Oxfam calls on NSW government to respect cultural fishing rights

Campaigns and Advocacy, Media Releases article written on the 04 Nov 2022

Oxfam Australia has condemned a renewed attempt by the NSW government to target, harass and prosecute Aboriginal cultural fishers who are already massively over-represented in fines and prosecutions.

Ahead of the release of an inquiry report into cultural fishing on Monday, the government is proposing an amendment for debate next week that would expand search powers for fisheries officers without the protections contained in police powers. It also expands the definition of a premises.

Ngarra Murray, Executive Lead of Oxfam’s First People’s Program said this amendment will reinforce the unfair targeting of Aboriginal cultural fishers who are exercising their rights under the Native Title Act and continuing their cultural traditions that have been practised for thousands of years.

“The Fisheries Management Amendment (Enforcement Powers) Bill 2022 has been tabled in the last sitting of Parliament before the March state election, indicating that the government may be seeking to create a “wedge” issue that is based on race,” she said.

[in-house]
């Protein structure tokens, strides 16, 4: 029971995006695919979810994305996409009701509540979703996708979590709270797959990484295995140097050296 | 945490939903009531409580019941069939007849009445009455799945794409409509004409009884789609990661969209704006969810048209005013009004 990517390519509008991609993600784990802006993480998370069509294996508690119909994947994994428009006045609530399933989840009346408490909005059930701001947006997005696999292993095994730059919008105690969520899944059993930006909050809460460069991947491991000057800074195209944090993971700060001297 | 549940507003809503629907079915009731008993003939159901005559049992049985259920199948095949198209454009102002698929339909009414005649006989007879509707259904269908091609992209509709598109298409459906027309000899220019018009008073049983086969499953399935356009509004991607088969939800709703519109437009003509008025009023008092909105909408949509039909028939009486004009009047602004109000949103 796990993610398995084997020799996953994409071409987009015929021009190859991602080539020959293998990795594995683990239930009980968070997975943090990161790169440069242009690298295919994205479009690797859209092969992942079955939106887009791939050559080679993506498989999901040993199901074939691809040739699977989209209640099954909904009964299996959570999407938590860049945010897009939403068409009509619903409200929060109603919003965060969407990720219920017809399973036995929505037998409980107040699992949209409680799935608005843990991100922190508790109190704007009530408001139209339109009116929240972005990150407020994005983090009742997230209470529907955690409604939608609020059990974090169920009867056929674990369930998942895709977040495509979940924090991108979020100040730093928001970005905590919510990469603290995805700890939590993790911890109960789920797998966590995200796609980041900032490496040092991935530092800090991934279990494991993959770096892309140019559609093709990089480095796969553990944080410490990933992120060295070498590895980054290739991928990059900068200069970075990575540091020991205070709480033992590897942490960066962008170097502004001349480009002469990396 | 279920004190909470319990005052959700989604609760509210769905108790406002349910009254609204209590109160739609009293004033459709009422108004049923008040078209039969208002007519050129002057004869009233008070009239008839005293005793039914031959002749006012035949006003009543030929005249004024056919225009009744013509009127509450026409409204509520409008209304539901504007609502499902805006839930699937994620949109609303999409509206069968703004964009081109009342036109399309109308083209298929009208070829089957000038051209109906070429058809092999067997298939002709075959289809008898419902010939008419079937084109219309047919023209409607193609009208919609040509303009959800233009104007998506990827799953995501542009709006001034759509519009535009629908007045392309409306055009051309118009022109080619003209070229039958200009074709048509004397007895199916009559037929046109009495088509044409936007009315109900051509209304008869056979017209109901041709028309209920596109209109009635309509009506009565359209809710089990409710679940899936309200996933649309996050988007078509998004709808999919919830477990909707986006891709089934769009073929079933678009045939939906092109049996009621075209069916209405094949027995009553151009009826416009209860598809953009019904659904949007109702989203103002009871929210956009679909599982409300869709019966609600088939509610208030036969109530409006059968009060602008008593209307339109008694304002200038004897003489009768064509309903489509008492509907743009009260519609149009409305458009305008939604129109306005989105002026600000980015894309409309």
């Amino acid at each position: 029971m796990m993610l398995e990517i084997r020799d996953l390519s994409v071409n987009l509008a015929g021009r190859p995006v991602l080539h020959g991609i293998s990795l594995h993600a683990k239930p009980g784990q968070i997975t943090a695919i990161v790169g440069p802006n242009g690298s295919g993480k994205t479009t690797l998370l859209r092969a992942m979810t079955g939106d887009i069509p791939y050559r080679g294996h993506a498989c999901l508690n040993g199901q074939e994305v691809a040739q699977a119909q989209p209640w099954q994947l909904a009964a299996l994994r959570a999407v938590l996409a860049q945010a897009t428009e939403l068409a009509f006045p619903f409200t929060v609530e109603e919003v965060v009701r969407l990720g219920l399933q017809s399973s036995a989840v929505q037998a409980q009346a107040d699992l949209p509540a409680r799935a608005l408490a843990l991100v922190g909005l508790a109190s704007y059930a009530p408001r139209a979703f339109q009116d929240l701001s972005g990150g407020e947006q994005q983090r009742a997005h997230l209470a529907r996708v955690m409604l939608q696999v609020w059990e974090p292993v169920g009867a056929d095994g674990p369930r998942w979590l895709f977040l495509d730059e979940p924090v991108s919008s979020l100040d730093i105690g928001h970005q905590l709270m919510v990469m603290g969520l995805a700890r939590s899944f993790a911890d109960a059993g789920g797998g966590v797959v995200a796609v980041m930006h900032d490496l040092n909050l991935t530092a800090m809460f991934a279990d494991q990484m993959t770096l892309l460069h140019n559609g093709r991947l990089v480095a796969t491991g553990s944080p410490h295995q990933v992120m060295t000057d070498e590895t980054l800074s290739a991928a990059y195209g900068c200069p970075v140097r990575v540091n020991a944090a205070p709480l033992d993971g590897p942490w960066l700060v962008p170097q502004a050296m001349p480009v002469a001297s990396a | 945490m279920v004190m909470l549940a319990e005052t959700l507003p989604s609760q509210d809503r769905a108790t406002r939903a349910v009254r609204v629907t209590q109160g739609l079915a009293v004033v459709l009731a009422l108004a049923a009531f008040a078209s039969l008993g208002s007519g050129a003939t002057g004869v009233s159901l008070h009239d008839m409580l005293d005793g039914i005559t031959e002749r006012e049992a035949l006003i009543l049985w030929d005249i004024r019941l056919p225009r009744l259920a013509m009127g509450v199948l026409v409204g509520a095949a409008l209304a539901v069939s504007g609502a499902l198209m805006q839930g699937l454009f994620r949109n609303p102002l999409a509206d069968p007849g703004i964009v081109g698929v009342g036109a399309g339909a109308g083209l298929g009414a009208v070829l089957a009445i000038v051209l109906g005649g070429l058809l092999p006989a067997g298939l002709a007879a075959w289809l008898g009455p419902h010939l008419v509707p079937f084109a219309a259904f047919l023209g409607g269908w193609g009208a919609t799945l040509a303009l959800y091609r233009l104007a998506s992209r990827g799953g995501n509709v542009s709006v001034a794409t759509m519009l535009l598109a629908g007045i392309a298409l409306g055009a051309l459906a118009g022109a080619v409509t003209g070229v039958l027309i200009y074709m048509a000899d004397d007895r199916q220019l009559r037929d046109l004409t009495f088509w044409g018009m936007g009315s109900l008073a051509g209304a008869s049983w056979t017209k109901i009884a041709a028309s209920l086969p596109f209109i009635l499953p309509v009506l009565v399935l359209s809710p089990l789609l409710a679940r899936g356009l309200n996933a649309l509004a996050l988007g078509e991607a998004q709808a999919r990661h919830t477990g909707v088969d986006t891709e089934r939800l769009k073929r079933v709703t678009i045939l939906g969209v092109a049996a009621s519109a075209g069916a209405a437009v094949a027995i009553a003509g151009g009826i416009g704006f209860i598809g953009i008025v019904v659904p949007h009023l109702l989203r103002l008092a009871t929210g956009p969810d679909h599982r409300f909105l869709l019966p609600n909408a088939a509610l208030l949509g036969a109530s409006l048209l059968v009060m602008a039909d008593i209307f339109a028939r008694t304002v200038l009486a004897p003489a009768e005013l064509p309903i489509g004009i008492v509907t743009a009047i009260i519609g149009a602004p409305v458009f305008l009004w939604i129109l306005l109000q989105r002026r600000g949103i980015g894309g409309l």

“The Premier Mr Perrottet has said he is committed to closing the gap and yet his government has drafted this amendment without any consultation with the First Peoples of the State. It is an amendment that will exacerbate the existing over-representation of Aboriginal people in fisheries-related prosecutions and criminal convictions.”

As an organisation dedicated to poverty eradication, Oxfam believes that access to cultural fishing and reducing over-representation in the criminal justice system are crucial pathways for the coastal Aboriginal communities in the state.

Aboriginal people in NSW are 10-times over-represented in fishing charges since 2009, and more than 20 times over-represented in criminal convictions, according to data obtained by Oxfam from the Bureau of Crime Statistics and Research.

Oxfam calls on Labor and the minor parties to oppose the amendment and initiate respectful consultation on the needs and aspirations of coastal Aboriginal communities regarding fishing. Through its partnerships with these communities, Oxfam has gained a deep understanding of the cultural and health benefits for First Peoples engaged in cultural fishing, and yet these positive practices are criminalised in NSW.

Oxfam also calls on political parties to support the introduction of the Section 21AA cultural fishing amendment which was passed by the Parliament in 2009 and yet has never been allowed to commence. This would bring NSW into line with other States and Territories, and the Federal native title law.

For interviews, contact Lucy Brown on 0478 190 099 / lucyb@oxfam.org.au